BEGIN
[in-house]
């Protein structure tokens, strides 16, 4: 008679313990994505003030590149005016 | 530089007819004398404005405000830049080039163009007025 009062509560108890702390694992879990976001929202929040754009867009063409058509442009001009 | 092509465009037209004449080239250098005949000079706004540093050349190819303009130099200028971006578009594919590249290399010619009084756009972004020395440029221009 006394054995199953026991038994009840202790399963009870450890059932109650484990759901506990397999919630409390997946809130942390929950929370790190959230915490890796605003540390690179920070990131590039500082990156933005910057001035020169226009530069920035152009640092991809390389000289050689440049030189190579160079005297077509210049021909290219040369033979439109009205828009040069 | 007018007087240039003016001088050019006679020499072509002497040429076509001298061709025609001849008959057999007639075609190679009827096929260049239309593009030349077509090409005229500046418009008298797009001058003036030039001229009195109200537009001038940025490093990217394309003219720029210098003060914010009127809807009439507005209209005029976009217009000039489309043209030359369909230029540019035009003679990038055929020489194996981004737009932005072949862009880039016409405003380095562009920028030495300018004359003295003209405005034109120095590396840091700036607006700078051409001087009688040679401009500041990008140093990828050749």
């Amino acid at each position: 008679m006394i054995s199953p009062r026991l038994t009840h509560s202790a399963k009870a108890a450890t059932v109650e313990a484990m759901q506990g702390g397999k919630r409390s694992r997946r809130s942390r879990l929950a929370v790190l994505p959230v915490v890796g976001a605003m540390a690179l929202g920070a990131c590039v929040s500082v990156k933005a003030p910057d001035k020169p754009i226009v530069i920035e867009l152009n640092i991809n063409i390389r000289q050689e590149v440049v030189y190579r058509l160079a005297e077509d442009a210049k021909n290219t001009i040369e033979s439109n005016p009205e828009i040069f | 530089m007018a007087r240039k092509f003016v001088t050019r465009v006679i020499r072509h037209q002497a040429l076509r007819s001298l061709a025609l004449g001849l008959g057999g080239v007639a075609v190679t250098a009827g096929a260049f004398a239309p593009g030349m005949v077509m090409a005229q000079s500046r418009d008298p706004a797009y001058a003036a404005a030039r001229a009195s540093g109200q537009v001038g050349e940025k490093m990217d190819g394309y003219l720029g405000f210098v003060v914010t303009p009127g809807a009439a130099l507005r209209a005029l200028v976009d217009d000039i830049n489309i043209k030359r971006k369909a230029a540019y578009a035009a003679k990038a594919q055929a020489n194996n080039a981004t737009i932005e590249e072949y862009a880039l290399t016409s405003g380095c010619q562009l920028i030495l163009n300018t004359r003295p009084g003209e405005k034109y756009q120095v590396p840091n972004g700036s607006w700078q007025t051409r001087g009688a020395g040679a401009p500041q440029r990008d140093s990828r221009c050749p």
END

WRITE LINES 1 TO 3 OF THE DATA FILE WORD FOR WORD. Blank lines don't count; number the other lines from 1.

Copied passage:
[in-house]
């Protein structure tokens, strides 16, 4: 008679313990994505003030590149005016 | 530089007819004398404005405000830049080039163009007025 009062509560108890702390694992879990976001929202929040754009867009063409058509442009001009 | 092509465009037209004449080239250098005949000079706004540093050349190819303009130099200028971006578009594919590249290399010619009084756009972004020395440029221009 006394054995199953026991038994009840202790399963009870450890059932109650484990759901506990397999919630409390997946809130942390929950929370790190959230915490890796605003540390690179920070990131590039500082990156933005910057001035020169226009530069920035152009640092991809390389000289050689440049030189190579160079005297077509210049021909290219040369033979439109009205828009040069 | 007018007087240039003016001088050019006679020499072509002497040429076509001298061709025609001849008959057999007639075609190679009827096929260049239309593009030349077509090409005229500046418009008298797009001058003036030039001229009195109200537009001038940025490093990217394309003219720029210098003060914010009127809807009439507005209209005029976009217009000039489309043209030359369909230029540019035009003679990038055929020489194996981004737009932005072949862009880039016409405003380095562009920028030495300018004359003295003209405005034109120095590396840091700036607006700078051409001087009688040679401009500041990008140093990828050749």
């Amino acid at each position: 008679m006394i054995s199953p009062r026991l038994t009840h509560s202790a399963k009870a108890a450890t059932v109650e313990a484990m759901q506990g702390g397999k919630r409390s694992r997946r809130s942390r879990l929950a929370v790190l994505p959230v915490v890796g976001a605003m540390a690179l929202g920070a990131c590039v929040s500082v990156k933005a003030p910057d001035k020169p754009i226009v530069i920035e867009l152009n640092i991809n063409i390389r000289q050689e590149v440049v030189y190579r058509l160079a005297e077509d442009a210049k021909n290219t001009i040369e033979s439109n005016p009205e828009i040069f | 530089m007018a007087r240039k092509f003016v001088t050019r465009v006679i020499r072509h037209q002497a040429l076509r007819s001298l061709a025609l004449g001849l008959g057999g080239v007639a075609v190679t250098a009827g096929a260049f004398a239309p593009g030349m005949v077509m090409a005229q000079s500046r418009d008298p706004a797009y001058a003036a404005a030039r001229a009195s540093g109200q537009v001038g050349e940025k490093m990217d190819g394309y003219l720029g405000f210098v003060v914010t303009p009127g809807a009439a130099l507005r209209a005029l200028v976009d217009d000039i830049n489309i043209k030359r971006k369909a230029a540019y578009a035009a003679k990038a594919q055929a020489n194996n080039a981004t737009i932005e590249e072949y862009a880039l290399t016409s405003g380095c010619q562009l920028i030495l163009n300018t004359r003295p009084g003209e405005k034109y756009q120095v590396p840091n972004g700036s607006w700078q007025t051409r001087g009688a020395g040679a401009p500041q440029r990008d140093s990828r221009c050749p």